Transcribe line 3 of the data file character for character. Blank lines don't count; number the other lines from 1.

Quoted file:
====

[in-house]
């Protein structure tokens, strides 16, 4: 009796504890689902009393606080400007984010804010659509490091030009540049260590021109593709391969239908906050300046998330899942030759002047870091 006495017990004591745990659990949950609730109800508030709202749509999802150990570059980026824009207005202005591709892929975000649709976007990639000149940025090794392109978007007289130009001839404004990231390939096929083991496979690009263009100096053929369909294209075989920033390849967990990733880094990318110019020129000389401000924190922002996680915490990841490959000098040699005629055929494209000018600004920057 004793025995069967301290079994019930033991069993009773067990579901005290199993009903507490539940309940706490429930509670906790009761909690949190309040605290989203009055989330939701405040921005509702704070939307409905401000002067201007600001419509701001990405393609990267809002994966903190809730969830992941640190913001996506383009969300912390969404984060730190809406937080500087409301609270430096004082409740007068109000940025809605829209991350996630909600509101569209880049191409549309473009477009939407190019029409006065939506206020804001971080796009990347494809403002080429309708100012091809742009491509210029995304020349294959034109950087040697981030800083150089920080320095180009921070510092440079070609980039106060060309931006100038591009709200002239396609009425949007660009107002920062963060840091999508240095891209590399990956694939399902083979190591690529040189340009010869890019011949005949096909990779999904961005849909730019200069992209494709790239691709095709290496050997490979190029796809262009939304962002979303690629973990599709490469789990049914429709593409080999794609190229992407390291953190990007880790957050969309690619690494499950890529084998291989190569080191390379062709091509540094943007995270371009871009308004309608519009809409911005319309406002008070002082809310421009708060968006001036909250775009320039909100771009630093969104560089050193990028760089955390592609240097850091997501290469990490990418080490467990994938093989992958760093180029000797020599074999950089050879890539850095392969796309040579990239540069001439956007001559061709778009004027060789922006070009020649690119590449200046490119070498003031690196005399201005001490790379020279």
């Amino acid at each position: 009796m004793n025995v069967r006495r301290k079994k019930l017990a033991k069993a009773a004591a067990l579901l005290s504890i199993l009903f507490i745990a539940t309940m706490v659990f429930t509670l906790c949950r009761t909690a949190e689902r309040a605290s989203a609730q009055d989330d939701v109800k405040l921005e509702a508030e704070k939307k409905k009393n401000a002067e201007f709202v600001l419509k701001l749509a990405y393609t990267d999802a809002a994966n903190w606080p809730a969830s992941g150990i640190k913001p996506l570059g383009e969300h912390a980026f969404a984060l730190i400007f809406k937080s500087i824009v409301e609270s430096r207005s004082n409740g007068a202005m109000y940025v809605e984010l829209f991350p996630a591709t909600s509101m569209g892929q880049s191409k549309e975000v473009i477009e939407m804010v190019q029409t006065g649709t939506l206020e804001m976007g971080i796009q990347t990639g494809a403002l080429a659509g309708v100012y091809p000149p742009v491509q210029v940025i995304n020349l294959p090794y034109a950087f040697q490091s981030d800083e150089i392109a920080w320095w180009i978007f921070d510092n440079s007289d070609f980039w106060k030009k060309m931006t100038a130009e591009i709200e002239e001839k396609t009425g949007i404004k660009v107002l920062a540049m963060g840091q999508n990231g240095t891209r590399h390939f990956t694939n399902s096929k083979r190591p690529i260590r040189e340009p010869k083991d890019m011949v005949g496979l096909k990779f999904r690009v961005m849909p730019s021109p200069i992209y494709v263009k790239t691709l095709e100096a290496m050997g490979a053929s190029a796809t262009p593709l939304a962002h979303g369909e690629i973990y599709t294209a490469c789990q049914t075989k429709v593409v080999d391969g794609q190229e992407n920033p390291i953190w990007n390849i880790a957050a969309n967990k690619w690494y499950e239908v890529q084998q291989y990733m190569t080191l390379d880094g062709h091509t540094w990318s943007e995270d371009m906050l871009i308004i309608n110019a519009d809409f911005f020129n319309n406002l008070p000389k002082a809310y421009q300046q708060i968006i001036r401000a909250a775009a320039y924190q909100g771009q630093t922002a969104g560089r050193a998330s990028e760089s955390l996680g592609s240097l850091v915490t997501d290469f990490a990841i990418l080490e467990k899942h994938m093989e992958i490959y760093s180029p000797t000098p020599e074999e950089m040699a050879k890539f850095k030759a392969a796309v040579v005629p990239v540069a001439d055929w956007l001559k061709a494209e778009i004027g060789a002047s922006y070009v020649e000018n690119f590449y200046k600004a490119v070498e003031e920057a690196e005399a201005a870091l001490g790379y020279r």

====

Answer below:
């Amino acid at each position: 009796m004793n025995v069967r006495r301290k079994k019930l017990a033991k069993a009773a004591a067990l579901l005290s504890i199993l009903f507490i745990a539940t309940m706490v659990f429930t509670l906790c949950r009761t909690a949190e689902r309040a605290s989203a609730q009055d989330d939701v109800k405040l921005e509702a508030e704070k939307k409905k009393n401000a002067e201007f709202v600001l419509k701001l749509a990405y393609t990267d999802a809002a994966n903190w606080p809730a969830s992941g150990i640190k913001p996506l570059g383009e969300h912390a980026f969404a984060l730190i400007f809406k937080s500087i824009v409301e609270s430096r207005s004082n409740g007068a202005m109000y940025v809605e984010l829209f991350p996630a591709t909600s509101m569209g892929q880049s191409k549309e975000v473009i477009e939407m804010v190019q029409t006065g649709t939506l206020e804001m976007g971080i796009q990347t990639g494809a403002l080429a659509g309708v100012y091809p000149p742009v491509q210029v940025i995304n020349l294959p090794y034109a950087f040697q490091s981030d800083e150089i392109a920080w320095w180009i978007f921070d510092n440079s007289d070609f980039w106060k030009k060309m931006t100038a130009e591009i709200e002239e001839k396609t009425g949007i404004k660009v107002l920062a540049m963060g840091q999508n990231g240095t891209r590399h390939f990956t694939n399902s096929k083979r190591p690529i260590r040189e340009p010869k083991d890019m011949v005949g496979l096909k990779f999904r690009v961005m849909p730019s021109p200069i992209y494709v263009k790239t691709l095709e100096a290496m050997g490979a053929s190029a796809t262009p593709l939304a962002h979303g369909e690629i973990y599709t294209a490469c789990q049914t075989k429709v593409v080999d391969g794609q190229e992407n920033p390291i953190w990007n390849i880790a957050a969309n967990k690619w690494y499950e239908v890529q084998q291989y990733m190569t080191l390379d880094g062709h091509t540094w990318s943007e995270d371009m906050l871009i308004i309608n110019a519009d809409f911005f020129n319309n406002l008070p000389k002082a809310y421009q300046q708060i968006i001036r401000a909250a775009a320039y924190q909100g771009q630093t922002a969104g560089r050193a998330s990028e760089s955390l996680g592609s240097l850091v915490t997501d290469f990490a990841i990418l080490e467990k899942h994938m093989e992958i490959y760093s180029p000797t000098p020599e074999e950089m040699a050879k890539f850095k030759a392969a796309v040579v005629p990239v540069a001439d055929w956007l001559k061709a494209e778009i004027g060789a002047s922006y070009v020649e000018n690119f590449y200046k600004a490119v070498e003031e920057a690196e005399a201005a870091l001490g790379y020279r």